Cheyenne is a 25year old Kiwi from Wellington. The eldest of three siblings, her family’s ancestral roots are a mix of Maori, Danish, Irish, Scottish and Samoan. She grew up in Wellington from the age of six and went to Wellington East Girls College. Graduating as a massage therapist from NZ College of Massage in Wellington, Cheyenne now has her own business massaging athletes. She lives in Wellington.

I do a lot of work on self-love, awareness and openness. My number one tool for developing these traits is journaling. I write journal entries every morning and night. Initially, I wrote on a very personal level about how I was feeling, what was going on and why I could be feeling that way. I found that forced reflection achieved through writing to be very powerful for developing self-awareness. One day, I let a friend read my words and she suggested that I start a blog, pointing out, “Imagine if this could help someone going through the same thing!” The idea was intimidating, but it seemed like a great opportunity to develop further the openness I’d been working on through journaling in the hope that it would benefit both me and others. I now realise fully the power of sharing feelings. Not only does it seem to make a difference for others, but openly expressing my feelings also helps me stay well and gives me purpose. Even if it helps one person, then it’s worth my while.

I got so accustomed to writing about my feelings, that it led me to be able to talk about them too. When I'm going through struggles, I speak up to my loved ones so they know what I’m going through and can help me through it. I find that when I talk openly with loved ones about my feelings and my struggles, they are actually fully accepting of it. My family has a history of mental health issues. This has been a blessing because it means that they are really open to the idea of discussing mental health - both good and bad. I am lucky to have such a supportive family I can openly talk with.

I now know that it's okay to ask for help. I don’t have to fight anything alone. I find counsellors another great option for expressing my thoughts and feelings. Even now, I seek help before I get overwhelmed. It’s empowering to have that strength. It can be hard but I believe asking for help is a sign of strength and is far from weakness.

My journaling is a big part of me, I now set myself questions. In the morning I ask, “How am I feeling mentally? What am I feeling physically? What am I excited about today? How am I going to show myself love today?” And I list five things I’m grateful for. If I start my day feeling grateful for what I have, then I’ve already excelled in the day. An example is, “I am grateful for my body, because it can take me places.”  I think it’s important to get specific regarding the why. If I put a reason behind what I’m grateful for, then it has a deeper level of meaning.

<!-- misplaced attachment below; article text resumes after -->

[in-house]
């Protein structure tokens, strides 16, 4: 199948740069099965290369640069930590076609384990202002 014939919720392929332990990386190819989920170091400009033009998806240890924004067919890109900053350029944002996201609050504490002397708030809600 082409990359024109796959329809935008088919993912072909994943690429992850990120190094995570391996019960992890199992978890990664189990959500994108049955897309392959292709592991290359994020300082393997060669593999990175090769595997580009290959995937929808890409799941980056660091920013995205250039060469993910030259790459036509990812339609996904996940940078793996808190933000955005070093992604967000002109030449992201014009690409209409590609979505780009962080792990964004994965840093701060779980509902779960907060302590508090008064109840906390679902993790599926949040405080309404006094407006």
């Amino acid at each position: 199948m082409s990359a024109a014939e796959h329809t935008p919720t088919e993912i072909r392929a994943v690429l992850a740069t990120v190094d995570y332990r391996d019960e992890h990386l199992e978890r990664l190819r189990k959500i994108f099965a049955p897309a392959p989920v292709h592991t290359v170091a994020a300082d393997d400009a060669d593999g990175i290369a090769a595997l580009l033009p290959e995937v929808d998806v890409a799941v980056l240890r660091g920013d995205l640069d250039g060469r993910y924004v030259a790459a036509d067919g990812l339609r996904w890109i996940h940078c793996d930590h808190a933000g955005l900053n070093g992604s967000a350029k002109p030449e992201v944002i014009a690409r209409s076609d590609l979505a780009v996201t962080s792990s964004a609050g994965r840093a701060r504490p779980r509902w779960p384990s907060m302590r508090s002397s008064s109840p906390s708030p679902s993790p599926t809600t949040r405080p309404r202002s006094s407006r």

My night journaling again includes the things that I am grateful for, and also what I learnt that day, which could be anything about myself, the world, or other people.

I learn lots from journaling and blogging. Getting everything out of my head is great in itself but also when I read back over it, I can fully see and understand the ‘why’ behind my feelings. It’s also easier to see traits or things that have been going on in my life that become patterns which I can learn from.

I have three core values on how I live my life, and strive for them every day: compassion, strength and gratitude.

Compassion goes toward others, and toward me. I think it’s easy to forget the self-compassion. Like most, I got taught to be kind to others, but I think it’s more rare to see lessons on showing kindness towards ourselves. The more I fill my own, cup then the more I can pour it into others.

Strength means being resilient. When I’m going through mental or physical struggles I find the strength to get myself back up. Telling myself that I am strong can really help me throughout my days.

Gratitude is simple but effective: it is being appreciative for everything that I have.

I joined a community of women called Body Love NZ, and another one called Soulfull Sisters, who come together to learn how to love ourselves right to our inner cores. The workshops are not about what you look like physically but more in line with how you feel. I also attended their self-love workshops which dove deeper into the mental side of things, learning about my inner critic and my inner mentor, which are essentially, the demon and the angel.

We learnt about intuition and the way we perceive ourselves and others, along with discovering self-worth and purpose. Being open and honest about myself and sharing experiences with other women who have all gone through similar things creates such a positive environment. No one is perfect but we can always be aware and work on ourselves to be the best version of ourselves. “You can be a work of art and a work in progress at the same time.”

If you could send a note back to yourself when you needed the most help, what would it say?

Cheyenne experienced depression between the ages of 20 and 24. She was studying in Wellington when she experienced the death of two people very close to her.

How did it make you feel?
Lonely, isolated.
Felt like I was never going to get better, as though I would feel like this forever.

Did you take prescribed medication?
Yes, for 3 months, and then weaned off them

Were there any triggers that exacerbated your feelings?
University stress
Family issues
Social media
If I failed at a goal

Was there a turning point when things started to get better?
Yes, opening up to my family, and  talking with counsellors. Both were great, and both were really supportive.

With thanks to:


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